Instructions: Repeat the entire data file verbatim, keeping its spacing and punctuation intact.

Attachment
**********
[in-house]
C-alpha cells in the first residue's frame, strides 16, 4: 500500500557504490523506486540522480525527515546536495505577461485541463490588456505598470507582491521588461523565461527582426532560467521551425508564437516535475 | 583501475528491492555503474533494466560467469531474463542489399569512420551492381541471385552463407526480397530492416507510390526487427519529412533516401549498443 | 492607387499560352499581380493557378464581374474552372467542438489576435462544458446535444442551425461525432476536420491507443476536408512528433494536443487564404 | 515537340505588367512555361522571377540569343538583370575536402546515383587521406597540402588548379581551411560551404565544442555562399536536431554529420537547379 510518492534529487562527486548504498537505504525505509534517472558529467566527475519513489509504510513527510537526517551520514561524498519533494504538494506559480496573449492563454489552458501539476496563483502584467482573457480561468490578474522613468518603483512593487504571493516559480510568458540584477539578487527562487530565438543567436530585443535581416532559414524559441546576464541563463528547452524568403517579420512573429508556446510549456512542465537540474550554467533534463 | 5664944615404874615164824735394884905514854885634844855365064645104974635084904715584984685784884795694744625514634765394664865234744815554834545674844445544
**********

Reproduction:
[in-house]
C-alpha cells in the first residue's frame, strides 16, 4: 500500500557504490523506486540522480525527515546536495505577461485541463490588456505598470507582491521588461523565461527582426532560467521551425508564437516535475 | 583501475528491492555503474533494466560467469531474463542489399569512420551492381541471385552463407526480397530492416507510390526487427519529412533516401549498443 | 492607387499560352499581380493557378464581374474552372467542438489576435462544458446535444442551425461525432476536420491507443476536408512528433494536443487564404 | 515537340505588367512555361522571377540569343538583370575536402546515383587521406597540402588548379581551411560551404565544442555562399536536431554529420537547379 510518492534529487562527486548504498537505504525505509534517472558529467566527475519513489509504510513527510537526517551520514561524498519533494504538494506559480496573449492563454489552458501539476496563483502584467482573457480561468490578474522613468518603483512593487504571493516559480510568458540584477539578487527562487530565438543567436530585443535581416532559414524559441546576464541563463528547452524568403517579420512573429508556446510549456512542465537540474550554467533534463 | 5664944615404874615164824735394884905514854885634844855365064645104974635084904715584984685784884795694744625514634765394664865234744815554834545674844445544